Your story of Nov. 16, 2004, "How Scammers Run Rings Round eBay," should be re-titled, "How Scammers Effortlessly Dupe Bumbling eBay Buyers." What you've described are some of the oldest scams in history and which aren't new to person-to-person commerce at all; eBay is just the newest venue for such avoidable, albeit unfortunate, incidents.

Cellphones, iPods, and other such tech gear are tops in fraud simply because so many buyers want them yet so many want them on the cheap (at their own eventual peril, regretfully). The old adage still applies: if it seems to good to be true, ...(you know the rest).

Sadly, such a scam could easily be averted if the buyer would simply review the track record of the seller and cast a scrutinizing eye upon the seller's methods, policies, and transaction history. With likely thousands of similar items to choose from every day, it's hardly far-fetched that even a newbie could find a trustworthy seller to engage.

As for the email from the reader describing the Tiffany trick, that buyer should have known ahead of time that such an item was never officially offered by the maker, therefore reaffirming the long-standing rule of "caveat emptor" and further illustrating the buyer's need to fully understand and research the items they may buy (this buyer, it appears, was buying with her heart and not her head; not an uncommon situation but definitely not a wise method to rely upon).

I'm not insensitive to the plight of some of the unfortunate buyers your article parades in front of us; in fact, I've been their advocate for nearly a decade in my books, media interviews, and online writings, striving to help them secure sound deals in the online marketplace every time. Your story, however, is short-sighted in the way it portends to paint eBay as a haven of thieves. Yes, bad things do happen but typically not when buyers are using their heads, and not their high hopes, when trying to complete an auction deal.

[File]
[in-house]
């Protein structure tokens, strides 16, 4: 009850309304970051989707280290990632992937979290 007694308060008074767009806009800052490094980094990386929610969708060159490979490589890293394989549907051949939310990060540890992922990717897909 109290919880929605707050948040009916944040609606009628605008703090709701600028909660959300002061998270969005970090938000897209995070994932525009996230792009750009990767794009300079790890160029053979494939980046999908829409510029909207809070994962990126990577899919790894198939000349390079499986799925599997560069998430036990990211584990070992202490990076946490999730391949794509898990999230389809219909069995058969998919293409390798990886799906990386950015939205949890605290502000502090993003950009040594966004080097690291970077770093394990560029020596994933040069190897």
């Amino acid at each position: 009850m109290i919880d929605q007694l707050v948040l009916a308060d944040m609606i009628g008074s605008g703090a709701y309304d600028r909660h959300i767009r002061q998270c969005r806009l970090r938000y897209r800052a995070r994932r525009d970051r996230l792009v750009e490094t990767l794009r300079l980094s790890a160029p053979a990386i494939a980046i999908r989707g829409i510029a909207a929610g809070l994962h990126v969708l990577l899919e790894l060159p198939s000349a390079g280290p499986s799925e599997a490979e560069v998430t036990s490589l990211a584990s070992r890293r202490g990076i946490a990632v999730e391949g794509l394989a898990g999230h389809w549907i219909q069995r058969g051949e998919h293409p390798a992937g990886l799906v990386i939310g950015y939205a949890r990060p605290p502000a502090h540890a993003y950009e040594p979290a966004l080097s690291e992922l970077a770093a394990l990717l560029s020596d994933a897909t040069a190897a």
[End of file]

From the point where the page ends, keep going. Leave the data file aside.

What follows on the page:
Tell your readers the rest of the story...

Regards, Dennis Prince Author, Unleashing the Power of eBay

We've asked eBay if it would like to respond to your emails and will update this page as soon as we hear from them.

Still with eBay, but on a somewhat lighter note. We've had suggestions that this item looks like Fay Wray, Karen Carpenter and Joan Collins, and one person suggested it actually looked like the Dancing baby from Ally McBeal. Yes, we're talking about the grilled cheese sandwich branded with the image of the blessed Virgin Mary:

I don't know about the Virgin Mary, but I do see Joan Collins, which might better explain the gambling success.


I odn't know about the Virgin Mary, it looks like a 70's Porn Star to me


Regarding the cheesy Virgin Mary, looks a lot more like one of those film actresses from the 20's or 30's (but if the gossip can be believed it would take *quite* a miracle to restore their virginity :-)

regards, unitron

The virgin mary grilled cheese thing is out of control now, the real funny story is what is going on in reaction to this auction.... here are some of the better ones.....

Custom made Virgin Mary Grill Cheese cases on sale at ebay: Ebay auction for virgin mary grilled cheese.net domain name: [The bid stood at $55,000 at the time of writing - Ed]

Blessed Grilled Cheese Virgin Mary Creation Kit and a Virgin Mary In Grilled Cheese vs JAWS *POSTER*


We can't wait to see what goes up on the VMGC site...®